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Climbing Photography: 3 Top Tips to Shoot Like a Pro

Brett Lowell shoots photos Kevin Jorgeson Dawn Wall Photography El Capitan Rock Climbing
Brett Lowell shoots Kevin Jorgeson on the FFA of Dawn Wall (VI 5.14d) in 2015.James Lucas

In January 2015, the photographer Brett Lowell dangled in space, 1,200 feet above the Valley floor and 100 feet out from El Capitan’s Dawn Wall (VI 5.14d). Using advanced rigging techniques, Tommy Caldwell, Eric Sloan, and I had helped position Lowell so he could photograph the Crystal Dike Traverse, the crux of the route. The picture came out perfectly, showing Caldwell dancing on small edges from a unique vantage accessible only through ninja skills.

Working on the Dawn Wall and various other shoots, I’ve learned a few tricks about climbing photography. While you’ll probably never need to drag 70 pounds of rope up El Cap like we did, you can elevate your photography from amateur-level buttshots to pro-level artistry with just three simple tips.

1. Scope the route

First, do your research—the more groundwork, the better the results.

Choose a route

Home in on the route you want to shoot. Look for climbs with aesthetic features like splitter cracks, clean arêtes, long colonettes, fluorescent lichen, and unique lithic features like chickenheads. Stay away from broken rock, as it doesn’t shoot well.

Check the light

See when the climb receives sun and shade, letting you know whether your subject will be backlit, overexposed, or even lit at all.

Identify vantage points

Walk around the base and sides of the climb to search for the optimal vantage points. Take out binoculars and see which sections will be the most photogenic—usually crux sections or those with the most unique rock features.

Sort out your climber’s body position

Some routes can be challenging because the climber—usually right at some key moment—hides around a corner or under a bulge. If possible, have your climber pre-run the route to gain a sense of the moves.

2. Add Production Value

This next step adds the technical and logistical foundation to ensure you have the cleanest, most visually alluring image possible.

  • Work with climbers who are excited to have their picture taken. Nothing’s worse than that buddy who’s perma-scowling in every frame because you asked him to “just do the crux again” so you could nail the shot—even though he didn’t want to be there in the first place.
  • To help her stand out, have your climber wear bright colors that contrast with the landscape. Bring a few solid-colored shirts with little to no writing or patterns on them.
  • Clean up the base area, so you don’t need to Photoshop out a junkshow later. We get tons of submissions here at Climbing, many of which would be print-worthy if not for the distracting backpacks, random crag dogs, and wandering climbers below the route.
  • Skip over shots of chalking, clipping, placing gear, or resting in favor of pure action (unique body positions, big moves, setups for dynos, etc.). These photos often lack the core dynamism of the experience. Aim to catch your subject’s eyes, which help convey our sport’s emotion.

3. Determine the Best Angle

Some routes shoot best from the top, while others shoot best from the side or the ground. A few things to consider before you commit to one option or the other:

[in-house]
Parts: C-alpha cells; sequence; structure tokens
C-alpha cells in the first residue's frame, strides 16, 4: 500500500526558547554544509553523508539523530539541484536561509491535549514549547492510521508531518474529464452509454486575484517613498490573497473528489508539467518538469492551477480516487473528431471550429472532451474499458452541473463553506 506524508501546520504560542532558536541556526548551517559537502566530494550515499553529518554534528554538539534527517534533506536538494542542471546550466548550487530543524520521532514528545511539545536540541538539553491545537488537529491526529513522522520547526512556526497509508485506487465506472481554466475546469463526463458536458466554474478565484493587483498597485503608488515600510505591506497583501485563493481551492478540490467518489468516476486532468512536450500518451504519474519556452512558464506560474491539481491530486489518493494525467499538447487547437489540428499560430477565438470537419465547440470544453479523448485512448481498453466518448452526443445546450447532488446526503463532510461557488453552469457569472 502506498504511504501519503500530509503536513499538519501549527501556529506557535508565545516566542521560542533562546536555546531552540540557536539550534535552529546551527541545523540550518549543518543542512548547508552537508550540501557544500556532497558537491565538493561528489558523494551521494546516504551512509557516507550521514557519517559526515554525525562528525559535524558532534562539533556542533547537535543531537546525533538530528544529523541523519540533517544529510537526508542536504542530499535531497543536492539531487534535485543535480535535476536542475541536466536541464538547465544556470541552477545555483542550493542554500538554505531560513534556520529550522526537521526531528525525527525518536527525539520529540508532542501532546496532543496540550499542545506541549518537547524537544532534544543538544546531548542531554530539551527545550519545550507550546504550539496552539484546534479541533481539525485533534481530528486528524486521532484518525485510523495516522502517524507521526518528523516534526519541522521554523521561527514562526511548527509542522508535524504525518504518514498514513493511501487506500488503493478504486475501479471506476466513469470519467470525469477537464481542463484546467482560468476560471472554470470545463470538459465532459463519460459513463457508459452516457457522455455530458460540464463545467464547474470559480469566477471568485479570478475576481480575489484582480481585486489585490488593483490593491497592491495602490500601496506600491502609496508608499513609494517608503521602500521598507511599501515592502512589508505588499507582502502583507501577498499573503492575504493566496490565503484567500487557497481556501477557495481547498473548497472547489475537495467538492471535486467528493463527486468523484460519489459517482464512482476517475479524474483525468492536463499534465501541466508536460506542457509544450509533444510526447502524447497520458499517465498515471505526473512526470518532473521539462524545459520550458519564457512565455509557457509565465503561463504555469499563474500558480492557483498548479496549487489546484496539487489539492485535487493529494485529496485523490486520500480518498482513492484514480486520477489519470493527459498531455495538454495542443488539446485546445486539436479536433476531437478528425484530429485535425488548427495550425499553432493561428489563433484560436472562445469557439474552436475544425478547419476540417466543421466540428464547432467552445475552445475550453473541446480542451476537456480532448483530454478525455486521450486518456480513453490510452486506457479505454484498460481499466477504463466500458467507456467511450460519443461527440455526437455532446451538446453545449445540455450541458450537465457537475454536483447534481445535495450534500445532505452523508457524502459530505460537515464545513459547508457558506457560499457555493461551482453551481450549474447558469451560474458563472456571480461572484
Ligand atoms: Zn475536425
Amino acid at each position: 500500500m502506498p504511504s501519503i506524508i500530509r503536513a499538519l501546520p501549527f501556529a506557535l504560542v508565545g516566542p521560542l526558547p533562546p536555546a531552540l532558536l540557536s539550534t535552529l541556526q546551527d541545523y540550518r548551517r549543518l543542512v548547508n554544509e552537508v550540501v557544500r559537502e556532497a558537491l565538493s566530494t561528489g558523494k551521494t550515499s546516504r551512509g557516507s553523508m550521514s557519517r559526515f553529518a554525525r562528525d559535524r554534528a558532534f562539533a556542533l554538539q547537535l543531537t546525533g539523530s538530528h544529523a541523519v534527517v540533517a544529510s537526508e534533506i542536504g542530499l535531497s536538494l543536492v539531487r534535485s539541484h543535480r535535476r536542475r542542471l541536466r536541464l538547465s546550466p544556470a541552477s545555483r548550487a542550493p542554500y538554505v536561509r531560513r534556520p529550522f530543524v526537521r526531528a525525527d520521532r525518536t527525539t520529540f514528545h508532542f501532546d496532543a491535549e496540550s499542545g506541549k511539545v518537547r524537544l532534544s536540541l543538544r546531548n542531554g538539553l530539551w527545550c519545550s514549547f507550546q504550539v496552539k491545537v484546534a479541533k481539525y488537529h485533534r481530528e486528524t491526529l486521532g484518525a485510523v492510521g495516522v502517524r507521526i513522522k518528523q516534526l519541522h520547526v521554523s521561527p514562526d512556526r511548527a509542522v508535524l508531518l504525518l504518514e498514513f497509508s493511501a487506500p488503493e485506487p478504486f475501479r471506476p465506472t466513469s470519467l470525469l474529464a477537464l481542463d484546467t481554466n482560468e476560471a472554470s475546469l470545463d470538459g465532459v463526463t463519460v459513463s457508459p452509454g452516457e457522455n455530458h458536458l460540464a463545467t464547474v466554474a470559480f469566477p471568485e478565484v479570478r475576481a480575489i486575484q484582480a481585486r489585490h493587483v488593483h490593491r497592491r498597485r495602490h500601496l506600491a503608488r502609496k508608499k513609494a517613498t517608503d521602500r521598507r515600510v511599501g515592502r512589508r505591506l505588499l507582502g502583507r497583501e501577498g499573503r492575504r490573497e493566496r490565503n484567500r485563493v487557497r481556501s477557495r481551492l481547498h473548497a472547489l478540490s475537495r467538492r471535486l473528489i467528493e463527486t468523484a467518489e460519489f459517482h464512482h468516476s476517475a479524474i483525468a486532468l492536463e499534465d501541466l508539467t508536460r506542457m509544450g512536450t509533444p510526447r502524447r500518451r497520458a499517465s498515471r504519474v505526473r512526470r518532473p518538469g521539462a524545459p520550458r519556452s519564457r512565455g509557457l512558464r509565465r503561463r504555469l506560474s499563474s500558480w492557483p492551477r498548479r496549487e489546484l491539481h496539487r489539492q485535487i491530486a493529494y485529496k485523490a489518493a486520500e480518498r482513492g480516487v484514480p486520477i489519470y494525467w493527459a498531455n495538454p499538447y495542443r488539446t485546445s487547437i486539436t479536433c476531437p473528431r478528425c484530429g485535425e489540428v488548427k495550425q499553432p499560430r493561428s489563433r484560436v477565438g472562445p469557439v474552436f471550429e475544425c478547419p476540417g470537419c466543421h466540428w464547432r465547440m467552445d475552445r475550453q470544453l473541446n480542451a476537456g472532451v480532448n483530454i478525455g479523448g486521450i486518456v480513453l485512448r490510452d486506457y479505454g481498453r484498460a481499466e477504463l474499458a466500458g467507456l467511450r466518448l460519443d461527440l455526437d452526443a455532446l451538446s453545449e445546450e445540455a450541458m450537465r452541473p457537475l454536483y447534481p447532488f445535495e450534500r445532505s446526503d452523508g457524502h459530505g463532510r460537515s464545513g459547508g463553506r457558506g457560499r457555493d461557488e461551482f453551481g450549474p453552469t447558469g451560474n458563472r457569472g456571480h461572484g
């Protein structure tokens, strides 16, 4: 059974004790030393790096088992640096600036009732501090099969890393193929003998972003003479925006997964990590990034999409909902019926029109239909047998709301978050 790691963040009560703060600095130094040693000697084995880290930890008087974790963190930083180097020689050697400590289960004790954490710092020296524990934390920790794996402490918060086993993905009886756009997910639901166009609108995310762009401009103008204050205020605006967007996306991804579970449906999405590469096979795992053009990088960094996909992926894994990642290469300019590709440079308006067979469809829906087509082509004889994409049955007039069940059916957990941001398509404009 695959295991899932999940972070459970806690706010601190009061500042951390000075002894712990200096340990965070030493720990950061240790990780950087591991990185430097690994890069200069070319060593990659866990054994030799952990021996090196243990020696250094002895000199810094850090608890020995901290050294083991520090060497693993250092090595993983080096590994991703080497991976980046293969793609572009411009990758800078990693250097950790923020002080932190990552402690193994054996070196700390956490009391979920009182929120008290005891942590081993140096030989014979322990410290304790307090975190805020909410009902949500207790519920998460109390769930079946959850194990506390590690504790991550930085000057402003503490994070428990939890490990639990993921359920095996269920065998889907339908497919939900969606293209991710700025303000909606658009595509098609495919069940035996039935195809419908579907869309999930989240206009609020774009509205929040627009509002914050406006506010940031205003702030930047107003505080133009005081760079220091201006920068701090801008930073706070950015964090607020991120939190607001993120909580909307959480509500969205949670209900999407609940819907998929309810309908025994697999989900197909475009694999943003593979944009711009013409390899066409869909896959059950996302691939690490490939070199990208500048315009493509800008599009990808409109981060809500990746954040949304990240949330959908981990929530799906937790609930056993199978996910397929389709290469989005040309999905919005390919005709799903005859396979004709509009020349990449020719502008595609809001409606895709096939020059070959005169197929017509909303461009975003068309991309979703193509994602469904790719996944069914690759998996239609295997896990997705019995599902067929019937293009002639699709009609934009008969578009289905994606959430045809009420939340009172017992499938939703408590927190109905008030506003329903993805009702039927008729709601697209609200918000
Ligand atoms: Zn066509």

Ground school

Some of the best shots can be side views. For example, Spank the Monkey, a classic 5.13d arête at Smith Rock, shoots well from a ridge a few hundred feet away because it’s possible to catch both the climber and snow-capped Mount Jefferson in the background. So find a spot where you can see as much as possible of the climber’s body and face, plus the rock. This could mean shooting from far away, across a canyon; on top and to the side of the climber; or from the cliff top—consider using a long lens. Also, this will allow you a chance to watch the climber on the route to decide whether to also shoot from a rope.


One of the best ways to enhance your climbing photography is to get on a rope (see “Ropework 101” sidebar), with the one caveat that shooting from directly above often turns your climber into a set of shoulders with no legs or makes him look like he’s crawling. Instead, change your vantage slightly: An angle slightly above and to the side allows you to frame all four limbs, plus your climber’s face.

Ropework 101

  • Get into position: On most sport and single-pitch trad climbs, there will be a two-bolt anchor. Either rap off the crag top to access this anchor or have the climber tag up your rope (an easy-to-jumar static line) and clip it in.
  • Fix the rope: You can fix the rope a few ways: A bunny-ears figure 8 with each loop clipped into a bolt, a cordelette master point, or a figure 8 clipped to one bolt and a clove hitch into the other. The first two options are fully equalized, while the latter—though the fastest, and easiest in terms of knot removal—requires two solid bolts in bomber rock.
  • Keep things tight and tidy: On steep routes where you can’t touch the wall with your feet, anchor the bottom of the rope and/or clip into bolts/pro on other routes as directionals. This will stop you from spinning. On lower-angle routes, brace yourself against the wall to steady your camera. Finally, in all cases, keep your own rope out of the frame. You can either coil it in your lap or over your neck, or place it in a sling attached to a gear loop. Additionally, minimize the amount of rope out by using only enough rope for the section you’ll shoot, coiling the rest at the anchor. (Stopper-knot your rope bottom if it doesn’t touch the ground!)
  • Rap it up: To descend, either thread the anchor and rappel, or rap your fixed line and then have the climber clean it.